Re-envisioning “håmlet” – a newer australian play from a previous iteration in Bondi Feast 2018, wasn’t easy, writes Antoinette Barbouttis.
The piece is a biographical convergence with Shakespeare, temporal and highly taboo. A revisit, with myself as performer, has only been accompanied with trepidation and night sweats. It’s also a costly, tiresome and a lonely process.
So, why revisit?
I could lie and say because Hamlet is about “grief”, and that I am deeply grieving the loss of my therapy dog. But that would be highly indulgent.
Actually, in its “newer” iteration, “hamlet” – a newer australian play is recycling the idea of rejection, a concept that originally fuelled the work. It is an externalisation of rejection, and in its overarching meta-concept, the literal actors’ and creatives’ rejection.
It examines, in its chaotic bricolage, hierarchies. And yet ironically, “håmlet” – a newer australian play challenges external power structures, oscillating between acknowledging its place as a work – disintegrating in theatrical purgatory and yearning for acceptance from a gatekeeper.
Can it be lifted from this state?
Without being dismal – the show is laced with self-deprecating humour – the answer is no. I’m often met with responses that the timing for “this kind of work” isn’t right, that it’s too “avant-garde”.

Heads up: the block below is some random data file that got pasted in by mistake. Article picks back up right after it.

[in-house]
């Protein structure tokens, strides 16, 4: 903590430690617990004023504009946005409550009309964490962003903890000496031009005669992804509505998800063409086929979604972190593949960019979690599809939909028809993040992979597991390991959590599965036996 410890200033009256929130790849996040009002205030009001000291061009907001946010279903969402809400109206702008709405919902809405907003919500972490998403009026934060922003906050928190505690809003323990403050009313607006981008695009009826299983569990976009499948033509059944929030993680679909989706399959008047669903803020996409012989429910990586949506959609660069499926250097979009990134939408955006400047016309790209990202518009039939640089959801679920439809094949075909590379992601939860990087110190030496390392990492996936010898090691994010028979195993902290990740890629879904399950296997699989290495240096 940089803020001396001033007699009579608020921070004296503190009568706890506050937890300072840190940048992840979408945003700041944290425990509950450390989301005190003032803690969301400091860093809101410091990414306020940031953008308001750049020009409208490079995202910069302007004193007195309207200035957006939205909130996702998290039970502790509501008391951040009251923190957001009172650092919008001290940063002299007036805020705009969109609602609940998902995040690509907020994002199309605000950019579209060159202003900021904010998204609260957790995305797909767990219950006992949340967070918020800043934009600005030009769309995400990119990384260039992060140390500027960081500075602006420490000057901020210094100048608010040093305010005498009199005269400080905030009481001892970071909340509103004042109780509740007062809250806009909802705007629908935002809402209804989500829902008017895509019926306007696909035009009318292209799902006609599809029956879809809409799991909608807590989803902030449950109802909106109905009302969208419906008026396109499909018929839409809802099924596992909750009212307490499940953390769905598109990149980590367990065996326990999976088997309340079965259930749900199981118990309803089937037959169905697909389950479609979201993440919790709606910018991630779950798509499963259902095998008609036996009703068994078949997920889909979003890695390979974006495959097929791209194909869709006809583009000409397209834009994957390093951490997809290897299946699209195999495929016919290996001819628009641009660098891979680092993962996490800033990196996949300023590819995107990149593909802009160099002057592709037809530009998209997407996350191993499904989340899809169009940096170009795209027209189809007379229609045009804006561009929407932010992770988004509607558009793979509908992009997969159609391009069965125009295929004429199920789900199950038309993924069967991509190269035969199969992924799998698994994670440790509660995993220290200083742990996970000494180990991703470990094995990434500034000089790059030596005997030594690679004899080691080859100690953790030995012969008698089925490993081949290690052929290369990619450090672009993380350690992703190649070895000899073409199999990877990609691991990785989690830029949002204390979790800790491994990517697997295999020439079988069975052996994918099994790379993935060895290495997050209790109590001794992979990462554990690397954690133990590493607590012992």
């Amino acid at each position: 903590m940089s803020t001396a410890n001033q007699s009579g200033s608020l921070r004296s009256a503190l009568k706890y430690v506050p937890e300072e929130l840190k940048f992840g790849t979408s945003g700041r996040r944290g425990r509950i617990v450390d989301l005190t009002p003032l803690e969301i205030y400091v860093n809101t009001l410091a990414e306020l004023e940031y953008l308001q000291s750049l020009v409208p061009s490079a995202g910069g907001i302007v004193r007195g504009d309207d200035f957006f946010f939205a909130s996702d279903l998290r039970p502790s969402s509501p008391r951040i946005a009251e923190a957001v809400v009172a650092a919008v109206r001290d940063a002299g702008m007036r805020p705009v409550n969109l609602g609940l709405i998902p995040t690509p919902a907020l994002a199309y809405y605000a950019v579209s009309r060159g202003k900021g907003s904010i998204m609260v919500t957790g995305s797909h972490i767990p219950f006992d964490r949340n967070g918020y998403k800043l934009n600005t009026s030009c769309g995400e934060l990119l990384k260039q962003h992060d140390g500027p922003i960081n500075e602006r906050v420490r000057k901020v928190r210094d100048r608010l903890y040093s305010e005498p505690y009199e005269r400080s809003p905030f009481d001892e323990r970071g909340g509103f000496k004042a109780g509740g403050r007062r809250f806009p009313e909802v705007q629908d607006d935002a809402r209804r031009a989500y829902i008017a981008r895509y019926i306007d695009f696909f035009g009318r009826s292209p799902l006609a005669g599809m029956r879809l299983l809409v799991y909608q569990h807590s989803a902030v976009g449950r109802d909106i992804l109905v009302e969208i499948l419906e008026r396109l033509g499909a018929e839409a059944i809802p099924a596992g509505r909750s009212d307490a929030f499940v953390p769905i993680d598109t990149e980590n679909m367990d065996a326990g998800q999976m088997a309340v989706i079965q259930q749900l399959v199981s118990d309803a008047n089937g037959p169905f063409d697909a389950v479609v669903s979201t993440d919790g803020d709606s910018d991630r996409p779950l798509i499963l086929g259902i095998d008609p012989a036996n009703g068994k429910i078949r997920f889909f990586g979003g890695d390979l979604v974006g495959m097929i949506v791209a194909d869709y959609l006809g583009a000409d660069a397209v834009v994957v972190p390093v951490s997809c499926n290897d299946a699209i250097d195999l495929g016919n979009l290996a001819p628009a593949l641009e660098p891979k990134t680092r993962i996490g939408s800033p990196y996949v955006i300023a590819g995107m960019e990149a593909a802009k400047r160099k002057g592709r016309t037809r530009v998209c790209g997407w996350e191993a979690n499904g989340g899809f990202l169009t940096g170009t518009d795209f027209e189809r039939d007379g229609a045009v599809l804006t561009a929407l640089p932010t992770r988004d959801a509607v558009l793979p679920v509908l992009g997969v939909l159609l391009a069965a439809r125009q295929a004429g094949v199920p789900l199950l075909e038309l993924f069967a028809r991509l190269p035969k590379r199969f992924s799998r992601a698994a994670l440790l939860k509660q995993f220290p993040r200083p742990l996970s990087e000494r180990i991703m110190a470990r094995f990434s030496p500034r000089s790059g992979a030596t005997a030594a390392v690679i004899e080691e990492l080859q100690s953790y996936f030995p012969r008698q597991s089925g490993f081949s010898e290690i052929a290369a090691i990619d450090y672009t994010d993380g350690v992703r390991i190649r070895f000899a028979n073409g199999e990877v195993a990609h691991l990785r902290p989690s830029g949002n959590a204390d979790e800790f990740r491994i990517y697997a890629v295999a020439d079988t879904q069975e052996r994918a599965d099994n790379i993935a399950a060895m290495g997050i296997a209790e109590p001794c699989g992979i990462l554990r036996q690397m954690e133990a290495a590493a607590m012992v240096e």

This answer is bolstered in the unveiling of Bell Shakespeare’s programming of Hamlet, with Hamlet performed by a female, while still being a man. In my deconstruction of the original text, this was a given. I was to play Hamlet, genitalia and all. Although among the multi-layered, zeitgeist responses to Shakespeare’s Hamlet this gender-bending choice is trumped.
Also, I am a designer. By the training standards of NIDA, I shouldn’t act, nor should I write (ironically, NIDA trained me to do the inverse). This survival pathway has set me aside for a tiresome career, destined perhaps to never to be taken seriously in any field, and like the work itself, ostracised to the fringe of society.
This is what “håmlet” – a newer australian play directly posits. And like the original Shakespeare text, the work delves into contemporary social cleansing: the state’s response to mental health.
So why, if the work is written in hard text about disappearing as a result of deep systemic problems, should it be programmed anywhere else?
Maybe it shouldn’t. Maybe its self-awareness prophesises its demise, but for “håmlet’s” re-working, a hilarious cast gives life to the dying work, as it is in equal parts an intended nightmare and comedy. It challenges to work the audience to be complicit in its questions, while simultaneously (and hopefully) keeping them entertained.